UK businesses must prepare for ‘no deal’ Brexit, warns ICAEW

UK businesses must prepare for ‘no deal’ Brexit, warns ICAEW

The Institute of Chartered Accountants in England and Wales (ICAEW) has warned that businesses in the UK must prepare for a ‘no deal’ Brexit.

Research carried out by the Institute has revealed that a fifth of UK firms ‘haven’t considered the impact of Brexit’ on their business.

Many business owners believe that the UK’s exit from the EU will have ‘minimal to no impact’ on their firm, according to the ICAEW.

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It has urged businesses to put contingency plans in place in order to prepare for a ‘no deal’ Brexit, and to consider what this scenario could mean for their firm.

‘With less than a year until Britain leaves the EU, the prospect of an agreement in time is looking increasingly unlikely,’ said Michael Izza, Chief Executive of the ICAEW.

‘Even with the transition period until the end of 2020, too much still needs to be determined on how UK businesses and professional services will work both with and in Europe.’

Meanwhile, the research also suggested that 77% of businesses do not consider EU regulations to be a burden to growth, with a further 80% of firms committing to complying with EU rules once the UK has left the bloc.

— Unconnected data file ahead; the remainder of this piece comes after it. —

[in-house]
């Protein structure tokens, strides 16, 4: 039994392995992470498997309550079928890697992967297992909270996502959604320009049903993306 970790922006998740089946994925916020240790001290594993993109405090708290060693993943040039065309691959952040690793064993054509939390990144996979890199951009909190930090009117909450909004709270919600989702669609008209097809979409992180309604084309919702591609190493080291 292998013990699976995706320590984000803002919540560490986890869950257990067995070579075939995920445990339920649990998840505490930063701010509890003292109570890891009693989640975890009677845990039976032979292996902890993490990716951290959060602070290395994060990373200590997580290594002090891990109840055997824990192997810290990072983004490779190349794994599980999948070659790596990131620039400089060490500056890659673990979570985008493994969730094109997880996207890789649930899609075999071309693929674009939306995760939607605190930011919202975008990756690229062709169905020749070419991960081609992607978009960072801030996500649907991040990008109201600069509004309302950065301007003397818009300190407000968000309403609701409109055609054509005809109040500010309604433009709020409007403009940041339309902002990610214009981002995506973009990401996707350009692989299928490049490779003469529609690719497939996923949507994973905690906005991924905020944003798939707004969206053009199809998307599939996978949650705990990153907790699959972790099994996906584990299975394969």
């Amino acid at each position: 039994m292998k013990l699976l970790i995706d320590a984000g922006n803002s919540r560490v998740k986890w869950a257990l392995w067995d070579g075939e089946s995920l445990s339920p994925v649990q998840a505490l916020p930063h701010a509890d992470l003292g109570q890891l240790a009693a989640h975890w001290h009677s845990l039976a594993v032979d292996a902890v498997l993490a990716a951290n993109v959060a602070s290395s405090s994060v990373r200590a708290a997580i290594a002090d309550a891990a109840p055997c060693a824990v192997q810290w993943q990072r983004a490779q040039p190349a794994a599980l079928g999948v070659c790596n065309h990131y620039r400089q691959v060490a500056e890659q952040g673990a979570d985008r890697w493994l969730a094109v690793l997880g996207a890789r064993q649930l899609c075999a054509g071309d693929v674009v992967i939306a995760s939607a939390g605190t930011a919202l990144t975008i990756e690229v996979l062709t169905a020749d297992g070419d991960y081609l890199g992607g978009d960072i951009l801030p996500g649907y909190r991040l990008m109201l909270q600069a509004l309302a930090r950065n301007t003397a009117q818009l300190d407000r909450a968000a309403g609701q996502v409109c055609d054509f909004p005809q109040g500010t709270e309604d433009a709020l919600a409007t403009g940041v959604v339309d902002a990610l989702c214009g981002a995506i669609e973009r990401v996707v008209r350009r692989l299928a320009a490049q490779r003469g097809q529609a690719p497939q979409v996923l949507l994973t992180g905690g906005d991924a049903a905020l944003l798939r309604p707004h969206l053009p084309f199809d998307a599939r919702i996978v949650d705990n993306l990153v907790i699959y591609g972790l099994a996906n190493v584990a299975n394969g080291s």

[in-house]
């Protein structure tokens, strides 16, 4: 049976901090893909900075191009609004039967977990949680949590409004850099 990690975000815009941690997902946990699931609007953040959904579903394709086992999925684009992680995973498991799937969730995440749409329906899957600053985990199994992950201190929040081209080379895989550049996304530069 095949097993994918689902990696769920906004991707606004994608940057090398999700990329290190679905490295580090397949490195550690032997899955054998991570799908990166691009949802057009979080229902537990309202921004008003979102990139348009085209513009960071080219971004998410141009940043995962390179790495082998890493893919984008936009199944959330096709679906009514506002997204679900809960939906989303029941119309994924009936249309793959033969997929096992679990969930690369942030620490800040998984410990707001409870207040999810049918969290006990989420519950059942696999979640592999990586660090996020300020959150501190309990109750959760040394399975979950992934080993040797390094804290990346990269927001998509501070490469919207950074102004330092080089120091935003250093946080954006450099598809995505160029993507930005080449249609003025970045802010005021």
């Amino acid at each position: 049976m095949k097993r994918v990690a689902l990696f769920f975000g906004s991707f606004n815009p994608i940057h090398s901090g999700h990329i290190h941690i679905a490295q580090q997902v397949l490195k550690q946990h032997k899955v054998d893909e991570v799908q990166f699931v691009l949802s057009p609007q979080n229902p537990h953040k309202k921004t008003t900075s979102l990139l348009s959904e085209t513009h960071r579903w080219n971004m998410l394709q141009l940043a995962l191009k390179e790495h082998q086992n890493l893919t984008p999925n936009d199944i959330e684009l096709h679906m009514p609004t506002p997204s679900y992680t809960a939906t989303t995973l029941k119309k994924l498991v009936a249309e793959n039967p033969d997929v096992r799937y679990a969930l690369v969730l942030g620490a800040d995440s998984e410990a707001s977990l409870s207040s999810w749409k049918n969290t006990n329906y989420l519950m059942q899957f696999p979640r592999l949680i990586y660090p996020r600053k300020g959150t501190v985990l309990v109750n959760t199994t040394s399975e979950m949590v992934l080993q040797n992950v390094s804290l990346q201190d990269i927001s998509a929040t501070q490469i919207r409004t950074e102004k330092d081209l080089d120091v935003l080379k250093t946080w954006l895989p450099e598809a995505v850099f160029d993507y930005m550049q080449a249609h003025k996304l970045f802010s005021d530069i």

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ICAEW shares tips for arranging a tax-efficient seasonal party

ICAEW shares tips for arranging a tax-efficient seasonal party

An end of year party can often prove to be an enjoyable way to celebrate the festive period with work colleagues. With this in mind, the Institute of Chartered Accountants in England and Wales (ICAEW) has advised businesses to ensure that their party is as tax-efficient as possible.

Image result for work christmas partyAn annual staff party could qualify as a tax-free benefit for employees, provided certain conditions are met.

In order for a party to qualify, the total cost per head must not exceed £150 (including VAT, transport and accommodation). An event which exceeds the cost per head limit will be liable for income tax and national insurance.

In addition, the event must be held primarily for the purpose of entertaining staff, and the party must generally be open to all employees based in that location (separate departmental or divisional parties are permissible).

Commenting on tax-efficient seasonal parties, Sarah Ghaffari, Technical Manager of SME Business Tax at the ICAEW, said: ‘A Christmas party is a great way to reward staff for hard work, and as a little festive gift, HMRC allow up to £150 spend per employee, completely tax-free.

‘The Christmas tax exemption can be enjoyed by businesses of any size, so long as it’s within the £150 budget.’